WASHINGTON – The head of the U.S. Department of Homeland Security's Federal Emergency Management Agency (FEMA) announced today that President Bush declared an emergency exists in the State of Missouri and ordered Federal aid to supplement State and local recovery efforts in the area struck by severe storms beginning on July 19, 2006, and continuing.

FEMA Director David Paulison said the President's action authorizes FEMA to coordinate all disaster relief efforts which have the purpose of alleviating the hardship and suffering caused by the emergency on the local population. FEMA is also authorized to provide appropriate assistance for required emergency measures, authorized under Title V of the Stafford Act, to save lives, protect property and public health and safety, or to lessen or avert the threat of a catastrophe. The emergency declaration is for the independent City of St. Louis, the counties of Dent, Iron, Jefferson, St. Charles, St. Louis, and Washington.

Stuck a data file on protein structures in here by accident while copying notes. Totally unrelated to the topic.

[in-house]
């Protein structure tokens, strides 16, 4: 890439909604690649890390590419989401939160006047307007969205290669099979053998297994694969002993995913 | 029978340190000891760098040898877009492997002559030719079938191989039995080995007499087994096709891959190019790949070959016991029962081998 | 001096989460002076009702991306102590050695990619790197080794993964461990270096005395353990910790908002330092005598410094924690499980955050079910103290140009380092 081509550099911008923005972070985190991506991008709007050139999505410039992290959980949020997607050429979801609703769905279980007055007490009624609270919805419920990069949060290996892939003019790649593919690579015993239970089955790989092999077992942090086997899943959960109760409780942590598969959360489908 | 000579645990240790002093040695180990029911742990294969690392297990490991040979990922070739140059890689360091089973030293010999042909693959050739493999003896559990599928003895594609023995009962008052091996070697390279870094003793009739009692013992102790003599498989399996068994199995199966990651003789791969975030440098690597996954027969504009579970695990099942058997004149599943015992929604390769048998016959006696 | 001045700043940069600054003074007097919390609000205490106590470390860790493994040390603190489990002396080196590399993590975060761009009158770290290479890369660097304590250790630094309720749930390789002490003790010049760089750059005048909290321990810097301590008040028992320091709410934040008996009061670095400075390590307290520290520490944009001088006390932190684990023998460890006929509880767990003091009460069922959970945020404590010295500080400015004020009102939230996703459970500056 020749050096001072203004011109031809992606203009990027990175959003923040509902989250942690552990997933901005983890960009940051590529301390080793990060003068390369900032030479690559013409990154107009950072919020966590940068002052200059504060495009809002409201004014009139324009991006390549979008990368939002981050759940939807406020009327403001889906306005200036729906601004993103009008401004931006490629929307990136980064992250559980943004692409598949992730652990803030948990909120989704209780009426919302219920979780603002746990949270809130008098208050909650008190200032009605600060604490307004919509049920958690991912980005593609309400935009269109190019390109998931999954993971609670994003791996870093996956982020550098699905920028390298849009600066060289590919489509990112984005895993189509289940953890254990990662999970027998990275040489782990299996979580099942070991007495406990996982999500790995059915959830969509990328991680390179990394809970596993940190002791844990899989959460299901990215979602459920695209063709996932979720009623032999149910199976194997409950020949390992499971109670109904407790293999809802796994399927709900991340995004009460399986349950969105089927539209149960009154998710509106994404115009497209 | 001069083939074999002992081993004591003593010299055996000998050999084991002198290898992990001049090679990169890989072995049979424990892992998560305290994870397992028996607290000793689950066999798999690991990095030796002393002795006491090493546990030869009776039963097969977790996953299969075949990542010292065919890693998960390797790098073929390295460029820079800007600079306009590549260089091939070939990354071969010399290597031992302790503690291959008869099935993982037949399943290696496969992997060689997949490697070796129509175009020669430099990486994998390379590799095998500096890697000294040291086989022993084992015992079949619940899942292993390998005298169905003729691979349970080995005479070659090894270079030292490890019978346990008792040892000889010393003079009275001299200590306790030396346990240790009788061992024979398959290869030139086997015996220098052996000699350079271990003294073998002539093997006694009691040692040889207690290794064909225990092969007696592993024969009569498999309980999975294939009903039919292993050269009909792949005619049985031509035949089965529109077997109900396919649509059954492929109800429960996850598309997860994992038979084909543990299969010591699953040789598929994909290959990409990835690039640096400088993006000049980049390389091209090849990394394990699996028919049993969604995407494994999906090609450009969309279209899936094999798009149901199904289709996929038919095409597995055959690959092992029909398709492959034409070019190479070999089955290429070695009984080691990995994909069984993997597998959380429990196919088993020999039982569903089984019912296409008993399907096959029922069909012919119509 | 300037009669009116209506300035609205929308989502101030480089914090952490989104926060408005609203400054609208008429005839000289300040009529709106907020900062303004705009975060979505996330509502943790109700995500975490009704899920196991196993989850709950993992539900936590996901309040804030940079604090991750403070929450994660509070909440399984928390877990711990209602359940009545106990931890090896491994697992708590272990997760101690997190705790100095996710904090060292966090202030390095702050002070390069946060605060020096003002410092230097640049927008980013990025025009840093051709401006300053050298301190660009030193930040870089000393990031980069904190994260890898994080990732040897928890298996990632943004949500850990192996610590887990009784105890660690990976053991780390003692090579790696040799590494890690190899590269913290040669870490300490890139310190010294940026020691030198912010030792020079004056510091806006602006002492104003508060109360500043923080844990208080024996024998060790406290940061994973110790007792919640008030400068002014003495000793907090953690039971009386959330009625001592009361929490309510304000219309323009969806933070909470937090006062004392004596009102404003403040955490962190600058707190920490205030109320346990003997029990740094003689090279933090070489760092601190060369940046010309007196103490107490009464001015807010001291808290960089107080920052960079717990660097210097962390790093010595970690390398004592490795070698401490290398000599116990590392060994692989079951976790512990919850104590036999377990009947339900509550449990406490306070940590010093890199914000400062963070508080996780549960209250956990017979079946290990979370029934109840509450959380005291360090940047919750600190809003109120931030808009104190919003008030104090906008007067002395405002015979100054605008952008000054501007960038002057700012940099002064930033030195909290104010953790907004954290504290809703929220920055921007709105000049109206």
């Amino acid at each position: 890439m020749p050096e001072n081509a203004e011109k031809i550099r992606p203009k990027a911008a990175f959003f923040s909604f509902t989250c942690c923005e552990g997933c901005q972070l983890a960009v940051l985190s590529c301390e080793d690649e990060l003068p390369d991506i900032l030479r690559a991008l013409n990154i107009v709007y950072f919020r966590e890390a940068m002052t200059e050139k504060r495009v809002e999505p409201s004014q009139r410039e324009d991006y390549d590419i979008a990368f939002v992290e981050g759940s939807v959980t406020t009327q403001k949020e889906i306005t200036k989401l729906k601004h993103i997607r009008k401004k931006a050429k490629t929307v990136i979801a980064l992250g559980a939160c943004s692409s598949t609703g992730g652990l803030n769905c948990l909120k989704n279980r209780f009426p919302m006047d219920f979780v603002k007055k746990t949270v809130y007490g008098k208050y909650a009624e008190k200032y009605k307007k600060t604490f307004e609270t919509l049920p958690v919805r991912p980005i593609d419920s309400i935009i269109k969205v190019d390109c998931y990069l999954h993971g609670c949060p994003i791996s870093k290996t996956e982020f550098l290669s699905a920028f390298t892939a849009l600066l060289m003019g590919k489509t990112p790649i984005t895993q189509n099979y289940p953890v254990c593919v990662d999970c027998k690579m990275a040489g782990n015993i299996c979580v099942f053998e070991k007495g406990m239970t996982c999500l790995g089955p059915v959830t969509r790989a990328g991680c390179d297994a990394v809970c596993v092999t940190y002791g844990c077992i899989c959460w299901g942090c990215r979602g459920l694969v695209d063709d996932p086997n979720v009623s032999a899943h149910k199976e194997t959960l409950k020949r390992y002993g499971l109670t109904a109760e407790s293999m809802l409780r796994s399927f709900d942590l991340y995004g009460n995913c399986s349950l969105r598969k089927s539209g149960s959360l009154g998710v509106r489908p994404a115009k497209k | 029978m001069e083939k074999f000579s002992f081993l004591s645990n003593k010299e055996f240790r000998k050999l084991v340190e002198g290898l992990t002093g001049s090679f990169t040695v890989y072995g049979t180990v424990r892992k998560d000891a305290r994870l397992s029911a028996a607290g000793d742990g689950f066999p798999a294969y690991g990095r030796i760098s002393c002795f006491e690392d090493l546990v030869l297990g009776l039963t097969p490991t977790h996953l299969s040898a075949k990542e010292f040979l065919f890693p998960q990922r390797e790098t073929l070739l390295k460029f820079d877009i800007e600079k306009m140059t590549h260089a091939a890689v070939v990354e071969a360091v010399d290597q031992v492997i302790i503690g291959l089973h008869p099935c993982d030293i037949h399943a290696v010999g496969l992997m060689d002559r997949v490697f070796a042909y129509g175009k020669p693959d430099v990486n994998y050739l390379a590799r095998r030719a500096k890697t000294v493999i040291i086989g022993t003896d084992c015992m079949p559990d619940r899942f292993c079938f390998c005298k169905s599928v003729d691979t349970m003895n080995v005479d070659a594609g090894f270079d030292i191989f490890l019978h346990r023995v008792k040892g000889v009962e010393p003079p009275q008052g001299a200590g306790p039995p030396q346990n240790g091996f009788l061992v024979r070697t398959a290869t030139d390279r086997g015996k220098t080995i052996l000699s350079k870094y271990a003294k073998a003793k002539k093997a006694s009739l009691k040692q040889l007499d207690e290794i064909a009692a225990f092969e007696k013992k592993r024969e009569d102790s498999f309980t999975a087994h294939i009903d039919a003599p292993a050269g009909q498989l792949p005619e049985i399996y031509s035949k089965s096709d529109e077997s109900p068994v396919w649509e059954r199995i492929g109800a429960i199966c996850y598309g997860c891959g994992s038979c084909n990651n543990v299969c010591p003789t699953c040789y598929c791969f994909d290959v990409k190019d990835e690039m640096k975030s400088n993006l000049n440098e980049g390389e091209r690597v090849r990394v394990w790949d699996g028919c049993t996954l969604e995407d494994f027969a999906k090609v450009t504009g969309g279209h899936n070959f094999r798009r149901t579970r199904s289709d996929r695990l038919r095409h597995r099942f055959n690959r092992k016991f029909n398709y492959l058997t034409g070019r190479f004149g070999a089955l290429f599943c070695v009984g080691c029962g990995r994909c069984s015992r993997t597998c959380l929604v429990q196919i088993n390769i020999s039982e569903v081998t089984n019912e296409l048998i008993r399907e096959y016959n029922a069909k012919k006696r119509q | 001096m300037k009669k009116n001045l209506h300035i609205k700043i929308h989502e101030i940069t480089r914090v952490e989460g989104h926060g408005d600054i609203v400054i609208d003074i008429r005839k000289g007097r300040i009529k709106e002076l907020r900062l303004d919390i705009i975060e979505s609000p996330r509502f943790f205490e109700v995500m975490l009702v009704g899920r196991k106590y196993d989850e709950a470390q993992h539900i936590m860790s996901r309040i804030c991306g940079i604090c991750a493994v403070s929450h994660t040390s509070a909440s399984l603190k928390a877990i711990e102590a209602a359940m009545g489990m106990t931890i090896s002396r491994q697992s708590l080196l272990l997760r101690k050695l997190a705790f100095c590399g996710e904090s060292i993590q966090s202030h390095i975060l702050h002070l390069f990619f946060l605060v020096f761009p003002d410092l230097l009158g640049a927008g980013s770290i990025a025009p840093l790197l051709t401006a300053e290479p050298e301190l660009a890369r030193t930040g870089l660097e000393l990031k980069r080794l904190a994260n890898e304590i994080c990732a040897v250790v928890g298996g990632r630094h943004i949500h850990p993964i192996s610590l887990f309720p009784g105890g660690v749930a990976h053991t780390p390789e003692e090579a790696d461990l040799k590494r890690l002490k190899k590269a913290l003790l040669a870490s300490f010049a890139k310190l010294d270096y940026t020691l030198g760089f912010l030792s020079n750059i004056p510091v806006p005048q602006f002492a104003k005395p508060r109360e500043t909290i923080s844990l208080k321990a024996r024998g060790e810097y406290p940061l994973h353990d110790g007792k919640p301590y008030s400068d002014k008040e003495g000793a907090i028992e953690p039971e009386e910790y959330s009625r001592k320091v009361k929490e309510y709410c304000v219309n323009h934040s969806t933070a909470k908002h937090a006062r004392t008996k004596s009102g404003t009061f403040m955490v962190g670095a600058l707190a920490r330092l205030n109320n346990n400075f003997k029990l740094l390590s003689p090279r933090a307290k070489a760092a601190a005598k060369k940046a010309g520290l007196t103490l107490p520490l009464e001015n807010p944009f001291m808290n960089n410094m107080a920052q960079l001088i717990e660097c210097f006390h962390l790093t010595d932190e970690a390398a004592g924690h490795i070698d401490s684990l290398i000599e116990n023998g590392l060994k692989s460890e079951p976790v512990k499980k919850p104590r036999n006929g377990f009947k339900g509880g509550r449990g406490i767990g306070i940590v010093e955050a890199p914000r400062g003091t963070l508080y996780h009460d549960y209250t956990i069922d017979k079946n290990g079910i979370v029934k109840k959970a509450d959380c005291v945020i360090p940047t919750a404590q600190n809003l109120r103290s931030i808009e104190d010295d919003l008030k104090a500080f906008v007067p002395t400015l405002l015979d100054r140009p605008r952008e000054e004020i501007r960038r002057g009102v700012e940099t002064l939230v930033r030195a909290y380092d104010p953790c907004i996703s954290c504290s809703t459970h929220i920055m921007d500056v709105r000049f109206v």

Specifically, FEMA is authorized to identify, mobilize, and provide at its discretion, equipment and resources necessary to alleviate the impacts of the emergency. Debris removal and emergency protective measures, including direct Federal assistance, will be provided at 75 percent Federal funding.

Representing FEMA, Paulison named Thomas J. Costello as the Federal Coordinating Officer for federal recovery operations in the affected area.

FEMA manages federal response and recovery efforts following any national incident. FEMA also initiates mitigation activities, works with state and local emergency managers, and manages the National Flood Insurance Program. FEMA became part of the U.S. Department of Homeland Security on March 1, 2003.

 

 
Power outages continue, but with cooler temperatures
Cooling centers offer water, ice and food as temperatures drop